Embattled payments technology company Tyro has defended its response to week long outages after its terminals were ‘bricked’, leaving small businesses around the country unable to process payments.
Tyro is the largest provider of Eftpos terminals outside the big four banks and alerted the Australian Securities Exchange to a “terminal connectivity” outage last week which it said affected less than 15 per cent of its terminals and less than 5 per cent of customers.
Small businesses owners have flooded Tyro’s Facebook page with complaints with one posting “Two of my venues can’t accept card for four days. I’m expecting you guys will cover loss of revenue?”.
Tyro chief executive Robbie Cooke told The Age and The Sydney Morning Herald the problem was confined to a subset of Tyro’s terminals that have a particular version of software installed.
“We understand the significance of this disruption and sincerely apologise to our impacted merchants,” he said. “We are committed to genuinely considering all options to help our customers who have been impacted by this issue and these discussions will be prioritised once the issue has been completely resolved.”
Mr Cooke said Tyro had been actively collecting, repairing and returning terminals and was working “24/7” with terminal provider Wordline and partner Amtek.
“We are working at pace and will be in a position to update customers and the market on this shortly, when we will also have a clearer idea of how long it will take to have most impacted customers back to normal operations,” he said.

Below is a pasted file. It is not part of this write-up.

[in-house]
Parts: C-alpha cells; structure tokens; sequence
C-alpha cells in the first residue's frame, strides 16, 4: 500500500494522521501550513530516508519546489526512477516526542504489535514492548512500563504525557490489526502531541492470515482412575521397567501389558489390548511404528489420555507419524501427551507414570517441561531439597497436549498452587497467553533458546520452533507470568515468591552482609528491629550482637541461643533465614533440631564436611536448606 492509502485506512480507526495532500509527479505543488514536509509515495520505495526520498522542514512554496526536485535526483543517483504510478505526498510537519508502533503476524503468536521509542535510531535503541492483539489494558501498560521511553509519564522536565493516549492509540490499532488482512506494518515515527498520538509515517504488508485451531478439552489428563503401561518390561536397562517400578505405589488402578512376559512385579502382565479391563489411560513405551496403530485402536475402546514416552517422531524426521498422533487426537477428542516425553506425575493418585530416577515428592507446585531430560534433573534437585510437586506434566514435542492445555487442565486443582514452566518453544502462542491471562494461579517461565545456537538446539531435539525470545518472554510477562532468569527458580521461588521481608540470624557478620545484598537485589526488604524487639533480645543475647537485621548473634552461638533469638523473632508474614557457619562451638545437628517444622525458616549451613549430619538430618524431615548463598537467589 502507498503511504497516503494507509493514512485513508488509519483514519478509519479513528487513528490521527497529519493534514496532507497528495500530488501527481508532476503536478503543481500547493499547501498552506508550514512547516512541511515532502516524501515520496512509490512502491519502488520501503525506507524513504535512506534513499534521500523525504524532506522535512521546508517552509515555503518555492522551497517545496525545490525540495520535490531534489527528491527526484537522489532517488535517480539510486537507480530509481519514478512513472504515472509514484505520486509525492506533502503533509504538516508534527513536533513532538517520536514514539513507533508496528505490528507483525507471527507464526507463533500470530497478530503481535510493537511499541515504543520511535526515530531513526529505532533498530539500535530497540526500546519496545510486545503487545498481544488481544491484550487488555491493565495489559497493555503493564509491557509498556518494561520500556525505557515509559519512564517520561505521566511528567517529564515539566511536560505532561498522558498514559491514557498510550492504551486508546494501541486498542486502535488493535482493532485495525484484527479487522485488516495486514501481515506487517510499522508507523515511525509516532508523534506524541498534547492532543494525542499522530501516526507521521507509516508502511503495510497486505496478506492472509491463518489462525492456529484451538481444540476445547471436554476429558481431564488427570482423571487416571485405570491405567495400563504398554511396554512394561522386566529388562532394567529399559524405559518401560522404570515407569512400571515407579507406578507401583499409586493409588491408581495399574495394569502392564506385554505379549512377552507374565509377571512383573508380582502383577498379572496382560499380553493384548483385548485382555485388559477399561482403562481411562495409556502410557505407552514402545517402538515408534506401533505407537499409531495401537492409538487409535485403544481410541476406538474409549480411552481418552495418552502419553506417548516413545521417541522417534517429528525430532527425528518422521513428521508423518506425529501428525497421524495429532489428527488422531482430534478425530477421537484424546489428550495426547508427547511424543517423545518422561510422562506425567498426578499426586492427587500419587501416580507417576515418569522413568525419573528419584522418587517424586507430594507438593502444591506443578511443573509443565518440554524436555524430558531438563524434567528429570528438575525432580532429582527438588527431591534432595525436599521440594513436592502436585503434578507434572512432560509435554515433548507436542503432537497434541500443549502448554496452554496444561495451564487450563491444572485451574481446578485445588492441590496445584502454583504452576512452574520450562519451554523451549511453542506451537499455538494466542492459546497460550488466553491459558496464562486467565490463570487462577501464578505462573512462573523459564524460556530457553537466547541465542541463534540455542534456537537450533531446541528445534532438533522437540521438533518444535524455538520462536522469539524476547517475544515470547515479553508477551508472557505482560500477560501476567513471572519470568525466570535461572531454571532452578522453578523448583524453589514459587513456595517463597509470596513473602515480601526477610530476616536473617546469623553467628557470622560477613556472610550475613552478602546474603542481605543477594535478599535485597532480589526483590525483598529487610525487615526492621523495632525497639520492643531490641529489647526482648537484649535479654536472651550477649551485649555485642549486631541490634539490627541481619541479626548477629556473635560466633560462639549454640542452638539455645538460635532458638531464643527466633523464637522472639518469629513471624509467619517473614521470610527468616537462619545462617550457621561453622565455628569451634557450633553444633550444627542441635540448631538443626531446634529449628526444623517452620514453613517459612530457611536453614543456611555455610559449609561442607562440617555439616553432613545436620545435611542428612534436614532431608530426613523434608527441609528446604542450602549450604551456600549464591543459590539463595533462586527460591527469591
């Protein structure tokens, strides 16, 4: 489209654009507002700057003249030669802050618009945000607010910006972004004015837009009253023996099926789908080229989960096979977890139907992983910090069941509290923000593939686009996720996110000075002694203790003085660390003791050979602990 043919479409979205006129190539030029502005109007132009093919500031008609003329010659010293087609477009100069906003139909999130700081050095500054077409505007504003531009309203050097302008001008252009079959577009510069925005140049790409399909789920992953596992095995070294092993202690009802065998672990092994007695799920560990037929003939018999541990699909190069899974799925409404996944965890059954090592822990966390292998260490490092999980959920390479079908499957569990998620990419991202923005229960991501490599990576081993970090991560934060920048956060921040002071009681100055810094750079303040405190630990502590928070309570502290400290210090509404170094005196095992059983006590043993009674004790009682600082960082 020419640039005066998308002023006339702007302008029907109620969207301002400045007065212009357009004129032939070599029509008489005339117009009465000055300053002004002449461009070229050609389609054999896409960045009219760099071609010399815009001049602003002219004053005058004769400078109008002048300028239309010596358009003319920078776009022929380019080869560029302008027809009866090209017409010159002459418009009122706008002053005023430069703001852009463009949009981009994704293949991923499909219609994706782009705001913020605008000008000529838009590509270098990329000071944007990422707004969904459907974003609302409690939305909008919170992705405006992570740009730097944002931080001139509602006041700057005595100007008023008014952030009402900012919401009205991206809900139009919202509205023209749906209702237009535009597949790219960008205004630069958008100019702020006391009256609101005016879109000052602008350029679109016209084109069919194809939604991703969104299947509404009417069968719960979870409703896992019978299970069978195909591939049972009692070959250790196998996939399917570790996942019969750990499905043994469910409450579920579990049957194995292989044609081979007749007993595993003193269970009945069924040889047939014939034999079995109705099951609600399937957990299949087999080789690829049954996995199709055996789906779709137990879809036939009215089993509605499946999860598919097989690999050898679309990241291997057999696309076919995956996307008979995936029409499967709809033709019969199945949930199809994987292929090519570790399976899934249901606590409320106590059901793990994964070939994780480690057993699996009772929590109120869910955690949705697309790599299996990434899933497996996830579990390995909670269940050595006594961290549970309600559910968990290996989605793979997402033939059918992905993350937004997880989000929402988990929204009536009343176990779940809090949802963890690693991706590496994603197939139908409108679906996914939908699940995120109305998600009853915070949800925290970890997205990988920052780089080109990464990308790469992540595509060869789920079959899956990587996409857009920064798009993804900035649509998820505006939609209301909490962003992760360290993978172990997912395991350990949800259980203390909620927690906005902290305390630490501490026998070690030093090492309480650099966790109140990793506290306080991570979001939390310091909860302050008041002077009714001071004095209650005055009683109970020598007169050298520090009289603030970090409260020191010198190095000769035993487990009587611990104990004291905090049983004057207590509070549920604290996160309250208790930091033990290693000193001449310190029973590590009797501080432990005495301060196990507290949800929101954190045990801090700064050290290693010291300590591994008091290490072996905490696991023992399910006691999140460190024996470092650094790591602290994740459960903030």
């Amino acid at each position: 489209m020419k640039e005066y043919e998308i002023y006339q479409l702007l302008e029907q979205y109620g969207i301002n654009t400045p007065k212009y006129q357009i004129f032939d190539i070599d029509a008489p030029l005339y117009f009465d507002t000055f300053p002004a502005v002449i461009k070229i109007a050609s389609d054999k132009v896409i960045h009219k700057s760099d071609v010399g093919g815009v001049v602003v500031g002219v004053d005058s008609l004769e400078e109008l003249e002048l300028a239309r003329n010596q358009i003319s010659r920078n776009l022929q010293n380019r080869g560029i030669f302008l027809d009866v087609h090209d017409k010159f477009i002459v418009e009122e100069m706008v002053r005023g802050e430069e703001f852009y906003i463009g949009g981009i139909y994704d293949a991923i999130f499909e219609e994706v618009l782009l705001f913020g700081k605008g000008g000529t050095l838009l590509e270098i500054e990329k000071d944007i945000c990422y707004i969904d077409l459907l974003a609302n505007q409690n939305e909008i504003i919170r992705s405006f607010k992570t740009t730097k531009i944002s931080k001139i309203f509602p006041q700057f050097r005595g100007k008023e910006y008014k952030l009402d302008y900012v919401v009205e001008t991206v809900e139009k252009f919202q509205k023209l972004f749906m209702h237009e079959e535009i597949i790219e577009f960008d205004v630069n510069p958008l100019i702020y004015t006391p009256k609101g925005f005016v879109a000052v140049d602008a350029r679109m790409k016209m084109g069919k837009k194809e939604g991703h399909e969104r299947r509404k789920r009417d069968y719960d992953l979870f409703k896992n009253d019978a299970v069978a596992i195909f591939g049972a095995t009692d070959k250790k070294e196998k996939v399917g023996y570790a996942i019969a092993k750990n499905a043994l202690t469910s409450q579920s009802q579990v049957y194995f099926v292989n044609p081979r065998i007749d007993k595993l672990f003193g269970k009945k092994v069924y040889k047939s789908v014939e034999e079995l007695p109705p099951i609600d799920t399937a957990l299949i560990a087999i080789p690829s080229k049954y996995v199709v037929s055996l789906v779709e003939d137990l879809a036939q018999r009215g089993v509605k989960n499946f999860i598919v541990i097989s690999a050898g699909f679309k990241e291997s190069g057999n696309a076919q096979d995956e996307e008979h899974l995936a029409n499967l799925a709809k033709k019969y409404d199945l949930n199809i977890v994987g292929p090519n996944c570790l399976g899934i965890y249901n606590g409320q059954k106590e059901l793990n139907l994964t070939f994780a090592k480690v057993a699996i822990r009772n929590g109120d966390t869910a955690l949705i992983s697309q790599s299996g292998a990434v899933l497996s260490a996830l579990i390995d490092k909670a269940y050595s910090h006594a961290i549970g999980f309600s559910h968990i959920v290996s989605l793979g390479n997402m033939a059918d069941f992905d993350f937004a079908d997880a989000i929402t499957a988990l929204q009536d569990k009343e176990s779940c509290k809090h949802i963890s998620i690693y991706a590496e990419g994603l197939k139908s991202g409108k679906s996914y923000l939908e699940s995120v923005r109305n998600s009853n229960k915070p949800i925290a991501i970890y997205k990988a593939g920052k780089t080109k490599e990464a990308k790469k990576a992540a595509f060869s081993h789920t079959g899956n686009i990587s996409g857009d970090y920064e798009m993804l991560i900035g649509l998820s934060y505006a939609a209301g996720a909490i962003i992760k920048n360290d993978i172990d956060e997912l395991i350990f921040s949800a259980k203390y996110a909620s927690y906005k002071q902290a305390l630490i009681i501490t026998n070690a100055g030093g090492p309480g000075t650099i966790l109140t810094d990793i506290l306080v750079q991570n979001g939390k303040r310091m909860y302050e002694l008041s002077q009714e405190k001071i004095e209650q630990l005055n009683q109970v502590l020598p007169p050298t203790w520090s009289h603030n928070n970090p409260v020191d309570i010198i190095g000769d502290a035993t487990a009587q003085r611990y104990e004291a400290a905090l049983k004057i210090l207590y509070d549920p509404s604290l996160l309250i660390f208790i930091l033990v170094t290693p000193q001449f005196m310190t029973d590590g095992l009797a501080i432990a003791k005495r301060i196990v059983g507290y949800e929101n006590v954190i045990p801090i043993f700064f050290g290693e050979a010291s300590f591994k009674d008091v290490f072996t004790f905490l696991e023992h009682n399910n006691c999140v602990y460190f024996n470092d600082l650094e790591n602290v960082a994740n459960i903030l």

Tyro listed on the Australian Securities Exchange in December 2019 and is chaired by former Telstra chief executive David Thodey.
The fintech was valued at $1.4 billion on debut and reported a $19 million loss in February last year.
Melbourne craft brewer Moon Dog was one of the businesses hit by the outage with nine of its 14 Tyro terminals bricking on Wednesday last week and chief executive Maurice McGrath said the terminals still have not been replaced.
“It hasn’t affected us as much as other businesses as we have still been able to get by with the five still working,” he said.
However Mr McGrath said he would consider switching payment providers as a result of the outage.
“Our priority at the moment is to make sure they are operational again but the reality again is that when you have a significant technological issue you have to evaluate your options going forward.”
Tyro shares fell 8.3 per cent to close at $2.89, against a 0.3 per cent fall for the broader market.